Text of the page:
1 Samuel 9:26
Parallel Verses
King James Version
And they arose early: and it came to pass about the spring of the day, that Samuel called Saul to the top of the house, saying, Up, that I may send thee away. And Saul arose, and they went out both of them, he and Samuel, abroad.

Darby Bible Translation
And they arose early; and when it was about the dawning of the day, Samuel called to Saul on the roof, saying, Arise, that I may send thee away. And Saul arose, and they went out both of them, he and Samuel, into the street.

World English Bible
They arose early: and it happened about the spring of the day, that Samuel called to Saul on the housetop, saying, "Get up, that I may send you away." Saul arose, and they went out both of them, he and Samuel, abroad.

Young's Literal Translation
And they rise early, and it cometh to pass, at the ascending of the dawn, that Samuel calleth unto Saul, on the roof, saying, 'Rise, and I send thee away;' and Saul riseth, and they go out, both of them -- he and Samuel, without.

1 Samuel 9:26 Parallel
Commentary
Geneva Study Bible

And they arose early: and it came to pass about the spring of the day, that Samuel called Saul to the {p} top of the house, saying, Up, that I may send thee away. And Saul arose, and they went out both of them, he and Samuel, abroad.

(p) To speak with him secretly: for the houses were flat above.1 Samuel 9:26 Parallel Commentaries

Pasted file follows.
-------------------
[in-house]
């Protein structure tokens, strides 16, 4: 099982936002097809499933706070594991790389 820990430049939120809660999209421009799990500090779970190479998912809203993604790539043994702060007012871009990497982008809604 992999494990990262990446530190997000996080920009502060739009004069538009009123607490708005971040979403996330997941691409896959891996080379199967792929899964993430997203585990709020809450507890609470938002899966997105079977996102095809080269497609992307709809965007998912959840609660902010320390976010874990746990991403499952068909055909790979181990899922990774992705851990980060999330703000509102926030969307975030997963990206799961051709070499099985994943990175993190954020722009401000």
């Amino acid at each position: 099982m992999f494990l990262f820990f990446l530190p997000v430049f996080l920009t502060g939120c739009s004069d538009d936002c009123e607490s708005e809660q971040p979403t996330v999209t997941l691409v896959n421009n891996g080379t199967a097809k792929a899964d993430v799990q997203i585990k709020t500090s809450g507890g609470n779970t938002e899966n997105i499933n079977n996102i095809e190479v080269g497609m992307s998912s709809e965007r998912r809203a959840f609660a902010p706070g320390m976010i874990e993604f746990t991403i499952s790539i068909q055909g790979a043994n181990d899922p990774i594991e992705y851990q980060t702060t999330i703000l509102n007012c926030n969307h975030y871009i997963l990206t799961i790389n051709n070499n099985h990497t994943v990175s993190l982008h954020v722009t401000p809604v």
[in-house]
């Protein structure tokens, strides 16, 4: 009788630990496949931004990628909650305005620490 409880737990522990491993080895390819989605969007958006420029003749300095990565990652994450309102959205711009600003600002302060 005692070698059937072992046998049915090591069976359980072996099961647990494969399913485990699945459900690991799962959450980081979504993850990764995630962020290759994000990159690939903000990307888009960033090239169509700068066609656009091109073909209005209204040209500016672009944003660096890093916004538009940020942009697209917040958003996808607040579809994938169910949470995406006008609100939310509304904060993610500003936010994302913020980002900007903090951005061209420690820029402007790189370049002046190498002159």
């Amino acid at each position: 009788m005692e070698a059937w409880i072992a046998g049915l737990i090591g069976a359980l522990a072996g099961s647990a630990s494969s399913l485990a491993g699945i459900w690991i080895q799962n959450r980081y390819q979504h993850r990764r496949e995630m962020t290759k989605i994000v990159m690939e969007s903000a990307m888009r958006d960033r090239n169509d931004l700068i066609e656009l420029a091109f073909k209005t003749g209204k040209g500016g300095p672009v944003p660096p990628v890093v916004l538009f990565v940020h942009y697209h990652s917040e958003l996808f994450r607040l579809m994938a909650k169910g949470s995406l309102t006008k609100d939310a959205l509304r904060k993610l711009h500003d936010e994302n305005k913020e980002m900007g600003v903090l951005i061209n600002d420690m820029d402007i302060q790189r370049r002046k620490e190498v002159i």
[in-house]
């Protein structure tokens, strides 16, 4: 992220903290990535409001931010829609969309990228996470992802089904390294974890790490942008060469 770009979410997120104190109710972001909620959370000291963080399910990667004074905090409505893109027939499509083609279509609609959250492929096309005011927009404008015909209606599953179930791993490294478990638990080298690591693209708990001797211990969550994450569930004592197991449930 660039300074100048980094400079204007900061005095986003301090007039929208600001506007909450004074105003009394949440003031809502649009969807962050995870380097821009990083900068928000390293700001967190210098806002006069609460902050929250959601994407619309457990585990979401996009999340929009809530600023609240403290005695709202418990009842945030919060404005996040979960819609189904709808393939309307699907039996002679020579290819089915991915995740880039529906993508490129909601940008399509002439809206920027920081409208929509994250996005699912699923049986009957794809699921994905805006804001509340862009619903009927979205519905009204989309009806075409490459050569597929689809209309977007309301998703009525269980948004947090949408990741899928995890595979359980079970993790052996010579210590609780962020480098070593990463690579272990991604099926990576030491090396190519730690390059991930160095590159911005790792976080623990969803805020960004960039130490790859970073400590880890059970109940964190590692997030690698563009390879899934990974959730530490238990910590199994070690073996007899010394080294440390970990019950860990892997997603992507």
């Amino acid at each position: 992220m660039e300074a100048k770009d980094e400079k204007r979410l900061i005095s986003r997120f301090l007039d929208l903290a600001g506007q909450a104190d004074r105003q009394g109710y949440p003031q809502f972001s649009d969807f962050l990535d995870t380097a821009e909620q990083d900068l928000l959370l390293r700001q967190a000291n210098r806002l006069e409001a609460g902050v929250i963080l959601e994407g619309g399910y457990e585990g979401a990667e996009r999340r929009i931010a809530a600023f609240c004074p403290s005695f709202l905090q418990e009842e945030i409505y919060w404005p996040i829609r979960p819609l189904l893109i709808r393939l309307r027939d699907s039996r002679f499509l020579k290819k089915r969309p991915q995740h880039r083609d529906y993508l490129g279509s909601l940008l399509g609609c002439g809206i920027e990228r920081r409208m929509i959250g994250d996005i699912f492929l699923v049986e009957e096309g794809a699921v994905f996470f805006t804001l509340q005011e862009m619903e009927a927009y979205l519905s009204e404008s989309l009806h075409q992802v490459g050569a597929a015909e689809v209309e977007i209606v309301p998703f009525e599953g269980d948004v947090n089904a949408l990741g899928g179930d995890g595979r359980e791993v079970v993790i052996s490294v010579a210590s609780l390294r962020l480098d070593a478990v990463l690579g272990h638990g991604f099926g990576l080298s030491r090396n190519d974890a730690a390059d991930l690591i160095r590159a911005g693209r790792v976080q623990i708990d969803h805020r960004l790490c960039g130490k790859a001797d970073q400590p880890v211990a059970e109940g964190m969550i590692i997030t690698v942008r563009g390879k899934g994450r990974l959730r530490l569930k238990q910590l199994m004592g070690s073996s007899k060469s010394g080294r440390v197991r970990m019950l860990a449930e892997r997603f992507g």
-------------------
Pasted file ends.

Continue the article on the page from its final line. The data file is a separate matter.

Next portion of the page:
Library
Ramah. Ramathaim Zophim. Gibeah.
There was a certain Ramah, in the tribe of Benjamin, Joshua 18:25, and that within sight of Jerusalem, as it seems, Judges 19:13; where it is named with Gibeah:--and elsewhere, Hosea 5:8; which towns were not much distant. See 1 Samuel 22:6; "Saul sat in Gibeah, under a grove in Ramah." Here the Gemarists trifle: "Whence is it (say they) that Ramah is placed near Gibea? To hint to you, that the speech of Samuel of Ramah was the cause, why Saul remained two years and a half in Gibeah." They blindly
John Lightfoot—From the Talmud and Hebraica

Meditations Before Dinner and Supper.
Meditate that hunger is like the sickness called a wolf; which, if thou dost not feed, will devour thee, and eat thee up; and that meat and drink are but as physic, or means which God hath ordained, to relieve and cure this natural infirmity and necessity of man. Use, therefore, to eat and to drink, rather to sustain and refresh the weakness of nature, than to satisfy the sensuality and delights of the flesh. Eat, therefore, to live, but live not to eat. There is no service so base, as for a man
Lewis Bayly—The Practice of Piety

Samuel
Alike from the literary and the historical point of view, the book[1] of Samuel stands midway between the book of Judges and the book of Kings. As we have already seen, the Deuteronomic book of Judges in all probability ran into Samuel and ended in ch. xii.; while the story of David, begun in Samuel, embraces the first two chapters of the first book of Kings. The book of Samuel is not very happily named, as much of it is devoted to Saul and the greater part to David; yet it is not altogether inappropriate,
John Edgar McFadyen—Introduction to the Old Testament

Cross References
1 Samuel 9:25
And when they were come down from the high place into the city, Samuel communed with Saul upon the top of the house.

1 Samuel 9:27
And as they were going down to the end of the city, Samuel said to Saul, Bid the servant pass on before us, (and he passed on,) but stand thou still a while, that I may shew thee the word of God.

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